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Trials & Tribulations of US Ambassador McFaul in Moscow
February 5, 2014 11:38

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US ambassador to Moscow is leaving Russia, ending his five-year tenure with the Obama administration.
In his blog on LiveJournal, Michael McFaul said the aspiration to reunite with his family was the main reason behind his resignation.
McFaul, widely considered to be the architect of the reset in Russian-US relations, presents an honest overview of what he believes were his successes and failures.
“We signed and now are implementing the New Start Treaty. We worked closely with the Russian government to expand the Northern Distribution Network (NDN), which has developed into a vital transit route for supplying our soldiers and civilians in Afghanistan and will now play an important role in withdrawing our military equipment from there. We established the Bilateral Presidential Commission (BPC), which now has more than two dozen working groups between our governments to nurture cooperation on everything from agriculture to innovation,” says McFaul in his post.
An expert on Russian studies, he also mentions the role the US played in speeding up Russia’s accession into the World Trade Organization. As an example of improving economic ties, he cites trade growth from under $25 billion in 2009 to roughly $40 billion in 2013.
He hailed cooperation between the two presidents whose discussions on removing chemical weapons from Syria led to a breakthrough arrangement and helped avert a US strike.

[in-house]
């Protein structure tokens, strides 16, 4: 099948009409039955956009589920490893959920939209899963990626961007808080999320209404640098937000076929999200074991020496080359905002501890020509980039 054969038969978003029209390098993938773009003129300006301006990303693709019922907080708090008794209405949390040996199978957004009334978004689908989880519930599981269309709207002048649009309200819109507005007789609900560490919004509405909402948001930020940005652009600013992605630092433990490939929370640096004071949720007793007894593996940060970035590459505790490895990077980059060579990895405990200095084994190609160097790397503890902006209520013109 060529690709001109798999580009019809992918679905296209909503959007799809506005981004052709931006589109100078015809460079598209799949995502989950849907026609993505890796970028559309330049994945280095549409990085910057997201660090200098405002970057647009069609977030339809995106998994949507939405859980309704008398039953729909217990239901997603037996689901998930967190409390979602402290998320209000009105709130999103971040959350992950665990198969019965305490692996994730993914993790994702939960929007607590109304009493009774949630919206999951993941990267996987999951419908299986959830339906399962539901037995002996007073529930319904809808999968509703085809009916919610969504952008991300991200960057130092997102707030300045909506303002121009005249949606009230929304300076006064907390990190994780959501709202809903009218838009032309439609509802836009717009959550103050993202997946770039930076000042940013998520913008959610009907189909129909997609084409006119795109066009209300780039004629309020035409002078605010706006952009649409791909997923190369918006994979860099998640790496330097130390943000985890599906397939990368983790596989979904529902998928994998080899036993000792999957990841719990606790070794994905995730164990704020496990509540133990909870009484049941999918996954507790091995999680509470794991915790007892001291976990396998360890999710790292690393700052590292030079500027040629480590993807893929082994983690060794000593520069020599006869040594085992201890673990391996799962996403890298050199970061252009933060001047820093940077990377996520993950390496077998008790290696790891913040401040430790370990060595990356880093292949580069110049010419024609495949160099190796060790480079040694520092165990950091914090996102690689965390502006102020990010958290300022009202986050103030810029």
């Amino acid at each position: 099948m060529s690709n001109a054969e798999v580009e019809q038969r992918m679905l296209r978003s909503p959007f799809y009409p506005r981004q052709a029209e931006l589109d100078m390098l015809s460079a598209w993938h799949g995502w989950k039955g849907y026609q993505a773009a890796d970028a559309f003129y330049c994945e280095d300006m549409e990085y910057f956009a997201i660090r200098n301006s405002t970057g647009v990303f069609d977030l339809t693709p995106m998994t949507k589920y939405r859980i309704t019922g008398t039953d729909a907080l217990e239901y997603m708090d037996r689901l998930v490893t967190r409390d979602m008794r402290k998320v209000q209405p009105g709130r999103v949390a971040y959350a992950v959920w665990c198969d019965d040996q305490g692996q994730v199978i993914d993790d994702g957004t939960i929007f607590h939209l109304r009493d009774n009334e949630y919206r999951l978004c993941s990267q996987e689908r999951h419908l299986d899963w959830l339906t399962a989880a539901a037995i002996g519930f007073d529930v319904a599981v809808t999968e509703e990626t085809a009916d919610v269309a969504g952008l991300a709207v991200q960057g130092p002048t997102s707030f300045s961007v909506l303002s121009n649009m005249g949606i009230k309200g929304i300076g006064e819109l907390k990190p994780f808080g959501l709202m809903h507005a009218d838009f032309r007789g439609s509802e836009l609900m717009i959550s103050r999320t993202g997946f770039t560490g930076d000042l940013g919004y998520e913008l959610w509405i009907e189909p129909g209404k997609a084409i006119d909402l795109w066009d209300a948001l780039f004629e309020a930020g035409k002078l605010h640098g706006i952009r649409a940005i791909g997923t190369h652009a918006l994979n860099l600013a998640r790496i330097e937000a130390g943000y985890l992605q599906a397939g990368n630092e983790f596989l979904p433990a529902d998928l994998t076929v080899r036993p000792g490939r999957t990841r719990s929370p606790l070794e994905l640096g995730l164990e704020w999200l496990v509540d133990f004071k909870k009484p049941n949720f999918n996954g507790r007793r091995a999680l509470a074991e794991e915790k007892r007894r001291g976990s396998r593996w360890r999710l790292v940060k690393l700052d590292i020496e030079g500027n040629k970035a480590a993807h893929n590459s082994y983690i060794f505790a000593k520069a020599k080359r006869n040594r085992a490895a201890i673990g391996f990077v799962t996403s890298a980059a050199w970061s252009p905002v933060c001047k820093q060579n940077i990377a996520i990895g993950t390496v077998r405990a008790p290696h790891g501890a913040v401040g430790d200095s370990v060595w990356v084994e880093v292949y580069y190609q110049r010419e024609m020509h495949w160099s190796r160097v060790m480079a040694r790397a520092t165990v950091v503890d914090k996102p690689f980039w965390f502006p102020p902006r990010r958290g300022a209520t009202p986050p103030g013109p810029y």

McFaul is proud of a new visa regime, facilitating travel for tourists and businesspeople. Visa validity has been increased to three years. “Last year, we issued a quarter of a million non-immigrant visas to Russians --15 percent more than our previous record-breaking year,” he said.
Many analysts have called McFaul’s tenure in Moscow as rocky or turbulent. There’ve been many difficult issues between the two countries, he acknowledges, including “the Russian ban on adoptions by American parents, the Russian order to close the U.S. Agency for International Development (USAID) operations in Russia, false claims in the Russian media about American desires to foment revolution in Russia and U.S. foreign policy aims in general, the growing pressures on Russian civil society and independent media, the granting of temporary asylum to Edward Snowden, and our different assessments of the causes and consequences of political change in the Middle East and Ukraine.”

However, “I leave Russia with a strong feeling of satisfaction”, he concludes. 

Author: Mikhail Vesely

Tags: Russia International     

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